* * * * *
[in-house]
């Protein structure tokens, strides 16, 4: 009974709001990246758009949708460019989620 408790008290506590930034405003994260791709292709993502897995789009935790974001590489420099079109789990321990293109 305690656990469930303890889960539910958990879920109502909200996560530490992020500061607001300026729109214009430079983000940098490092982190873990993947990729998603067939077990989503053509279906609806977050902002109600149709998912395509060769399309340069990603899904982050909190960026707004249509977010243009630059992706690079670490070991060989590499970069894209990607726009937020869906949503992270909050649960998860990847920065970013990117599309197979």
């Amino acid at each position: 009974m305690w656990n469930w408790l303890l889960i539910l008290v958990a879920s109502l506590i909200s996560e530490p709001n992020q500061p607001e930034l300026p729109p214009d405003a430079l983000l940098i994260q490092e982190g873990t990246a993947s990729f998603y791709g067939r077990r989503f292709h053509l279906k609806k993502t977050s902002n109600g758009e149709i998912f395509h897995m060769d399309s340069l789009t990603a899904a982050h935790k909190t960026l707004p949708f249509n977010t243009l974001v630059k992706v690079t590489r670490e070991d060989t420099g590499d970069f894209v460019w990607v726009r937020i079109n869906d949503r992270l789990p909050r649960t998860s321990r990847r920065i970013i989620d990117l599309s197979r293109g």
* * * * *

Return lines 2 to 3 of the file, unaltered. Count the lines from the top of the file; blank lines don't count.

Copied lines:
């Protein structure tokens, strides 16, 4: 009974709001990246758009949708460019989620 408790008290506590930034405003994260791709292709993502897995789009935790974001590489420099079109789990321990293109 305690656990469930303890889960539910958990879920109502909200996560530490992020500061607001300026729109214009430079983000940098490092982190873990993947990729998603067939077990989503053509279906609806977050902002109600149709998912395509060769399309340069990603899904982050909190960026707004249509977010243009630059992706690079670490070991060989590499970069894209990607726009937020869906949503992270909050649960998860990847920065970013990117599309197979």
């Amino acid at each position: 009974m305690w656990n469930w408790l303890l889960i539910l008290v958990a879920s109502l506590i909200s996560e530490p709001n992020q500061p607001e930034l300026p729109p214009d405003a430079l983000l940098i994260q490092e982190g873990t990246a993947s990729f998603y791709g067939r077990r989503f292709h053509l279906k609806k993502t977050s902002n109600g758009e149709i998912f395509h897995m060769d399309s340069l789009t990603a899904a982050h935790k909190t960026l707004p949708f249509n977010t243009l974001v630059k992706v690079t590489r670490e070991d060989t420099g590499d970069f894209v460019w990607v726009r937020i079109n869906d949503r992270l789990p909050r649960t998860s321990r990847r920065i970013i989620d990117l599309s197979r293109g």